Mssingno first made waves in the realm of underground dance music three years ago with his first single, “Brandy Flip,” which was quickly followed up by his excellent debut, self-titled EP for Goon Club Allstars, released on vinyl on November 18, 2013. His signature sound employs an emotive grime soundscape that usually revolves around a tear-jerking, pitch-shifted R&B vocal sample. This is exemplified perfectly on “XE2,” the lead single from the aforementioned debut. He is not the first to come out with productions in this manner, and certainly will not be the last, but his deft touch and uncompromising work ethic put him leagues ahead of his imitators. If you like crying while dancing in the club, look no further.
The London-based producer and DJ had been relatively quiet in the couple of years following the release of the Mssingno EP, but the last 12 months have been his most prolific since 2013. In addition to producing for pop/R&B singers Katy B and Tala, he released the Fones EP on XL Recordings on February 6th. This was his first for the storied label, another 4-tracker that expanded upon his signature style, incorporating completely unique textures, crisp drums, and his trademark impassioned vocal flips. Fones was met with widespread acclaim from numerous publications and is something I still play regularly today.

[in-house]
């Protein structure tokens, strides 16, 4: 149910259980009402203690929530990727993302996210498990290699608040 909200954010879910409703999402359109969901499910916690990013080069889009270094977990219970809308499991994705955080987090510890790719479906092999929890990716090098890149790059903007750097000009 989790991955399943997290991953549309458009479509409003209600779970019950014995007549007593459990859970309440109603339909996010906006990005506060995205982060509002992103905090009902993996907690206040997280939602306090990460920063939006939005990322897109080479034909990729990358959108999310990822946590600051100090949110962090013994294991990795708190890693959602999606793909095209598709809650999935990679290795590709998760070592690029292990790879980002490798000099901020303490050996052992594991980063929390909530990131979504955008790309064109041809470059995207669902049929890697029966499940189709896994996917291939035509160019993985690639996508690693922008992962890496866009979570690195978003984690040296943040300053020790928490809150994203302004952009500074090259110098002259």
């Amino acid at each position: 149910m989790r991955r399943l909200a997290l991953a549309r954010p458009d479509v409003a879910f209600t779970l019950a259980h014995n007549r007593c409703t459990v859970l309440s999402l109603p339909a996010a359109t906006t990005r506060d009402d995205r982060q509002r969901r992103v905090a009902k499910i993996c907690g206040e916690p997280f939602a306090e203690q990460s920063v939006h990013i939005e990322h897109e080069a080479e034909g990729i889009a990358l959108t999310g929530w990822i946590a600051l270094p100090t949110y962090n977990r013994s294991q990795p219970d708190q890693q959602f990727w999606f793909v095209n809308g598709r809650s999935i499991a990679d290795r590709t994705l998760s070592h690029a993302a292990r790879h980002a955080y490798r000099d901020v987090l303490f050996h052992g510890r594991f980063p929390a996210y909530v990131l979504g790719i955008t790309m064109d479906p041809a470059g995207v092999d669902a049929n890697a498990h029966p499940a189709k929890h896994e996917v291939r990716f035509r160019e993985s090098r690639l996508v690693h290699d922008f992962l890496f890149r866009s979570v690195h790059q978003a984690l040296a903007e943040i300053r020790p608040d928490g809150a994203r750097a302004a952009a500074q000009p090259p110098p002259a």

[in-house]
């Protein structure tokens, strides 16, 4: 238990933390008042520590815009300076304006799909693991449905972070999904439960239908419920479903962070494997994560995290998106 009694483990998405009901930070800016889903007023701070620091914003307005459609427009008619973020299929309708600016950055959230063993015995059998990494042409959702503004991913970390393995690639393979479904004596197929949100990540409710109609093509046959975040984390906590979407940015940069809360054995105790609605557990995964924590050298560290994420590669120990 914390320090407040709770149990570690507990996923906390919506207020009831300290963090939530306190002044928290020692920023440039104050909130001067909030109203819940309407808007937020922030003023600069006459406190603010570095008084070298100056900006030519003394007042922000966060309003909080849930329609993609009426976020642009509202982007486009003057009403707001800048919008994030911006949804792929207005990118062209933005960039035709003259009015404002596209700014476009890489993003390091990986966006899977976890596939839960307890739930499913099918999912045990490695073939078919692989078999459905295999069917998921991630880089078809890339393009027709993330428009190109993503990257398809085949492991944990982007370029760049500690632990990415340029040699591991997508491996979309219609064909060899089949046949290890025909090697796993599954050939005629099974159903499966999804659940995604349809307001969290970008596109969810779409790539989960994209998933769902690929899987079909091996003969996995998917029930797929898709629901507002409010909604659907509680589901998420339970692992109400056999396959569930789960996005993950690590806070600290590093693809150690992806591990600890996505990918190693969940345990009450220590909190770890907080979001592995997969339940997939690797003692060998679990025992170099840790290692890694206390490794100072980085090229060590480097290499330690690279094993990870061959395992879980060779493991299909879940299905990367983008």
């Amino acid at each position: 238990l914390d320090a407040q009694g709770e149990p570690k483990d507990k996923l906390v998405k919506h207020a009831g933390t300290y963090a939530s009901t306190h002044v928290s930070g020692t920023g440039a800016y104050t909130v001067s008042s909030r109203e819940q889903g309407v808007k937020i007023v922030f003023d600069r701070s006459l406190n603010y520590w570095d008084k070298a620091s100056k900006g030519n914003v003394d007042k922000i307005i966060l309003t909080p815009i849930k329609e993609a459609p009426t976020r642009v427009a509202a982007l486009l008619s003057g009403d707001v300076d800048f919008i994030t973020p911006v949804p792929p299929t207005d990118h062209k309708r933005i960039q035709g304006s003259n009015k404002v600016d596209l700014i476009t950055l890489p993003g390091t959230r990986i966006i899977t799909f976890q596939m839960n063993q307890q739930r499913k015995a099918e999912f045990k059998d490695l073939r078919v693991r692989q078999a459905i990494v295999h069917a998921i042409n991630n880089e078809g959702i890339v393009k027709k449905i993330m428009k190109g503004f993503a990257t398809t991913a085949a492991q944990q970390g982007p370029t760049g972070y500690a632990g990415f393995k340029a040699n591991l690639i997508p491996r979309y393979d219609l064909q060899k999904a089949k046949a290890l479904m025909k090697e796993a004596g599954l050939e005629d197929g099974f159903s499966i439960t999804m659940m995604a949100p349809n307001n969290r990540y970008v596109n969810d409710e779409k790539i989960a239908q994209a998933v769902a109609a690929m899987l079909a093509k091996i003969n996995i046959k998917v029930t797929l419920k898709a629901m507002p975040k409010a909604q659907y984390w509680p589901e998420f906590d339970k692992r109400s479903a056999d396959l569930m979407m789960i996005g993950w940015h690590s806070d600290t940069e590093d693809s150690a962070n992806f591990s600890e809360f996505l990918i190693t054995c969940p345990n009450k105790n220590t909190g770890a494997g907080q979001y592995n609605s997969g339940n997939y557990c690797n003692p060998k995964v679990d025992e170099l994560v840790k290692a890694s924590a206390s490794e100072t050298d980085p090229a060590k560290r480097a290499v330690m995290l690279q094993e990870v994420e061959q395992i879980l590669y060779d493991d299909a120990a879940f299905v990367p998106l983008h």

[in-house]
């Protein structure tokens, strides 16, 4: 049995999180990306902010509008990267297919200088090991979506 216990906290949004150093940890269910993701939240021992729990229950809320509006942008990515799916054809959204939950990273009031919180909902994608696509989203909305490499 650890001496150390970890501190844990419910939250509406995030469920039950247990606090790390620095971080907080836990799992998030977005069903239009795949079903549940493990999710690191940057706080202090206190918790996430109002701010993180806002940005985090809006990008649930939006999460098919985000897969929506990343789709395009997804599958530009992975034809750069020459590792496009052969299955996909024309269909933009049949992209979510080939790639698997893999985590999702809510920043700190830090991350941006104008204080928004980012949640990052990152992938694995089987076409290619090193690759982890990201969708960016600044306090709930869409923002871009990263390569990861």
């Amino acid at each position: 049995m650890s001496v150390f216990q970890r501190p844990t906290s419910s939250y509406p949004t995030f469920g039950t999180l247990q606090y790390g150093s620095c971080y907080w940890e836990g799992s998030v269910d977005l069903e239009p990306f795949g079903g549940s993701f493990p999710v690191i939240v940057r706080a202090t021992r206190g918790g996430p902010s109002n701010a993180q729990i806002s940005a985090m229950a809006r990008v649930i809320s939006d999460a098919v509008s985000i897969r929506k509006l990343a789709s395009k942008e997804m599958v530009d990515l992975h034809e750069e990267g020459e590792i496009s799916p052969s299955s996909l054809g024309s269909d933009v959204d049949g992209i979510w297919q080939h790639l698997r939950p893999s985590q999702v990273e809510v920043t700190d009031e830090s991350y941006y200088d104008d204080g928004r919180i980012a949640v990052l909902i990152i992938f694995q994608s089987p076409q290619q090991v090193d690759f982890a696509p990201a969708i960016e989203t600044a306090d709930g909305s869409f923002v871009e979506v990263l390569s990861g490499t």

This brings us to late November, 2016 and the release of the first official Mssingno DJ mix. M1 Personal Trainer dropped last week out of the blue on SoundCloud and is also freely available for download on mediafire. The mix clocks in at just under 24 minutes, and in keeping with tradition, there are a number of notable vocal samples that are tweaked, warped, and shifted to great effect. I heard Daft Punk, Justin Bieber, Years and Years, Ariana Grande, and Imogen Heap to name a few. There is no track list accompanying the release, but the mix appears to be strictly Mssingno originals like “Shosho” and “Muki Rain,” as well as edits and remixes done by the man himself. M1 is an exercise in Grime that aches and swells with each passing minute. It has an organic progression to it, starting off delicately and slowly building until the end where it approaches post-apocalyptic trap perfection. This release feels right at home in headphones or pulsing through the speakers of clubs around the globe. Don’t sleep on this one!